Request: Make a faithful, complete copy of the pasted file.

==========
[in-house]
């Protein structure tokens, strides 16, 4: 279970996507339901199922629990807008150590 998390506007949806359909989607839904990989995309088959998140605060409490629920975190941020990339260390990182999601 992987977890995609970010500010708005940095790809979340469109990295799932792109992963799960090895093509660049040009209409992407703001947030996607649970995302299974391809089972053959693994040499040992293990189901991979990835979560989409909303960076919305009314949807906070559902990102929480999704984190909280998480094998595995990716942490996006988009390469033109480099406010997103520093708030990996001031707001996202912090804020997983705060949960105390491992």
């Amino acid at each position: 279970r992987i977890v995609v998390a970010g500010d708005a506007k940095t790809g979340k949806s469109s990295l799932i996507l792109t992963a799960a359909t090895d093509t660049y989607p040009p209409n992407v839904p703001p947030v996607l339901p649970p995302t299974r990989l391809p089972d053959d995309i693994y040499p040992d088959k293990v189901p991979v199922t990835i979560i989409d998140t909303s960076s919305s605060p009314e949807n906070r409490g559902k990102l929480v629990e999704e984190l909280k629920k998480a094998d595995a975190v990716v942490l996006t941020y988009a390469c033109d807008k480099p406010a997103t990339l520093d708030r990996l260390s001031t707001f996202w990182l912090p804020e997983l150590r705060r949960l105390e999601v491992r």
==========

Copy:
[in-house]
């Protein structure tokens, strides 16, 4: 279970996507339901199922629990807008150590 998390506007949806359909989607839904990989995309088959998140605060409490629920975190941020990339260390990182999601 992987977890995609970010500010708005940095790809979340469109990295799932792109992963799960090895093509660049040009209409992407703001947030996607649970995302299974391809089972053959693994040499040992293990189901991979990835979560989409909303960076919305009314949807906070559902990102929480999704984190909280998480094998595995990716942490996006988009390469033109480099406010997103520093708030990996001031707001996202912090804020997983705060949960105390491992």
């Amino acid at each position: 279970r992987i977890v995609v998390a970010g500010d708005a506007k940095t790809g979340k949806s469109s990295l799932i996507l792109t992963a799960a359909t090895d093509t660049y989607p040009p209409n992407v839904p703001p947030v996607l339901p649970p995302t299974r990989l391809p089972d053959d995309i693994y040499p040992d088959k293990v189901p991979v199922t990835i979560i989409d998140t909303s960076s919305s605060p009314e949807n906070r409490g559902k990102l929480v629990e999704e984190l909280k629920k998480a094998d595995a975190v990716v942490l996006t941020y988009a390469c033109d807008k480099p406010a997103t990339l520093d708030r990996l260390s001031t707001f996202w990182l912090p804020e997983l150590r705060r949960l105390e999601v491992r």